There are two different types of hotel reviews: user reviews and professional reviews from travel journalists. When choosing a hotel, it can be helpful to evaluate both. TripAdvisor has long been the leader of the pack when it comes to providing a database of user reviews for every hotel out there. Oyster Hotel Reviews aims to provide consumers with qualified professional reviews of hotels around the world, hoping to compete with the likes of Frommers, Fodors, Conde Nast Traveler and others. Oyster’s reviews take on a longer, more magazine-like form, and are all written by a staff of full-time journalists who travel to each hotel reviewed.
There’s no doubt that Oyster’s actual reviews are comprehensive. Reviews include a snapshot summary that lists detailed pros and cons of each hotel, and extensive descriptions on the scene, service, location, features, activities, food and drinks for hotels. Because the review is able to be so lengthy, the details given about the hotel are ones that you wouldn’t normally find on other review sites, such as the thread count of the sheets on the beds or which celebs have stayed there. Each review also includes photos from when the reporter stayed in the hotel (not the fancy photos pulled from the hotel’s website), a map with nearby hotels, and user comments/reviews.
Currently, Oyster, which launches in beta tomorrow, only provides reviews for hotels in Aruba, Jamaica, Dominican Republic and Miami and plans to add New York City and Las Vegas in the near future. These lack of options are no doubt limiting and even in the current coverage areas, not every hotel is listed. For example, in Jamaica, there are only 40 hotels listed for the entire country. TripAdvisor lists over 300 hotels, in addition to lists of vacation rentals and B&Bs.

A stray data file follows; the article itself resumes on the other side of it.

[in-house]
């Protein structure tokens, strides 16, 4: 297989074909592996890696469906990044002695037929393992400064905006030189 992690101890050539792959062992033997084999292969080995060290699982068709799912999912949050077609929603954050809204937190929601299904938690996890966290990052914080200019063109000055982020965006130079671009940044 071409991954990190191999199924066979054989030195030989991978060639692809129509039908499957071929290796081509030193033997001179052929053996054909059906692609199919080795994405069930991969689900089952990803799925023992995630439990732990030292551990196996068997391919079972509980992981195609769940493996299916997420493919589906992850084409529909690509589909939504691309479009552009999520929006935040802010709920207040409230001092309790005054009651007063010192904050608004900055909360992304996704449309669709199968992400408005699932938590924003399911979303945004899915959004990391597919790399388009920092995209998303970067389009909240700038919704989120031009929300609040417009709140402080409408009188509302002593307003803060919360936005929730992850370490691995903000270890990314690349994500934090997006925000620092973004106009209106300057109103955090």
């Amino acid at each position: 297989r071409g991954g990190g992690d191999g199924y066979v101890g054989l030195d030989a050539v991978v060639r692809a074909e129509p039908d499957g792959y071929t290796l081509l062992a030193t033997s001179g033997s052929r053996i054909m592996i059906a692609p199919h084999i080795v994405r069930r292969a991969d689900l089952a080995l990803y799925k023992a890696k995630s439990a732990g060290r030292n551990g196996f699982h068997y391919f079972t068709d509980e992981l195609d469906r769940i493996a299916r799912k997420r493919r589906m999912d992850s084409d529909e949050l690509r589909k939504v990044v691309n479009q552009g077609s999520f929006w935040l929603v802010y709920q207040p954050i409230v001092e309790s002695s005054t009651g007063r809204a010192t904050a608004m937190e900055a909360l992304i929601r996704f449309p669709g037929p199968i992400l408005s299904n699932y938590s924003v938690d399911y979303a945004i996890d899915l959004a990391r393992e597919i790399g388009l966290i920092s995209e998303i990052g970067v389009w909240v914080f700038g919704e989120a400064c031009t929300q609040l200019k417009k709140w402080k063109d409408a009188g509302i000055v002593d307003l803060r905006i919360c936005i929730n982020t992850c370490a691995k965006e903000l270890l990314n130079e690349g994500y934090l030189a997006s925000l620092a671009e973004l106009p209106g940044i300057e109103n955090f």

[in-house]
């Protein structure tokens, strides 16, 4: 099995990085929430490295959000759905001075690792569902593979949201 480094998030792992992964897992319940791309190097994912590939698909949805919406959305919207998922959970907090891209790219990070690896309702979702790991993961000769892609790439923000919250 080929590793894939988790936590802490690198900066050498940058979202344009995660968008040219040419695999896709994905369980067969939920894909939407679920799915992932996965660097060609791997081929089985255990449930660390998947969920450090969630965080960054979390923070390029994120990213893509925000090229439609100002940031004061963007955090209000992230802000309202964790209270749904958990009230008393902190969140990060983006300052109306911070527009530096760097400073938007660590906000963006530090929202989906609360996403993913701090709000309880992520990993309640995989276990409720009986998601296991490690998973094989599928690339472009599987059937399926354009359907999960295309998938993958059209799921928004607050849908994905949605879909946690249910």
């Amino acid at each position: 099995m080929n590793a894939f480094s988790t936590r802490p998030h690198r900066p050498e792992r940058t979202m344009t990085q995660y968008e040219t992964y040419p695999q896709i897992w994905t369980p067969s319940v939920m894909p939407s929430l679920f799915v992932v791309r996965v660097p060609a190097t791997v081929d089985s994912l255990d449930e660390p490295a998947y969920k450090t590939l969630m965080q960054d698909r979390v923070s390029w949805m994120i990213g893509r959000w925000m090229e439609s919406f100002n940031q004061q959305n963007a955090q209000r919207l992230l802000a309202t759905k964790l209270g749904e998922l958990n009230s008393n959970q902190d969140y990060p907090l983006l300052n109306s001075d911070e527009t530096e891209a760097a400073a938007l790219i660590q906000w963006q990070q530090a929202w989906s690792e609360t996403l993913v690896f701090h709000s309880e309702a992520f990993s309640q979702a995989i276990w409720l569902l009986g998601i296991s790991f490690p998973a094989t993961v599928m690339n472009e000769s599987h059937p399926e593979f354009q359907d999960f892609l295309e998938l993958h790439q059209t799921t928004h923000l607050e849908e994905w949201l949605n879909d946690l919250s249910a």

To date, Oyster has raised $6.4 million in Series A funding from Bain Capital Ventures, Accelerator Ventures and angel investors in March 2008 and plans to raise a Series B round in the near future. The co-founder of Oyster Hotel Reviews, Elie Seidman, says Oyster will make money off of traditional CPM based ads from relevant partners (Jamaica’s tourism board, airlines etc.). Seidman says the site will also generated revenue from leads to bookings sites like Orbitz, Hotels.com and Expedia. On Oyster, you can click to check availability of a hotel for a given date and will be given the choice to check Expedia, Hotels.com, Travelocity, and Orbitz. Each time a user books through one of these engines from a lead created by Oysters, the site gets a cut.
The online travel industry has a whole is incredibly crowded—and there are many services out there that provide reviews of hotels including TripAdvisor, Fodors, Frommers and TripKick. I think the comprehensive, journalistic, unbiased style of Oyster’s reviews are certainly useful, but the startup will need to scale its number of reviews and coverage areas to be a serious competitor.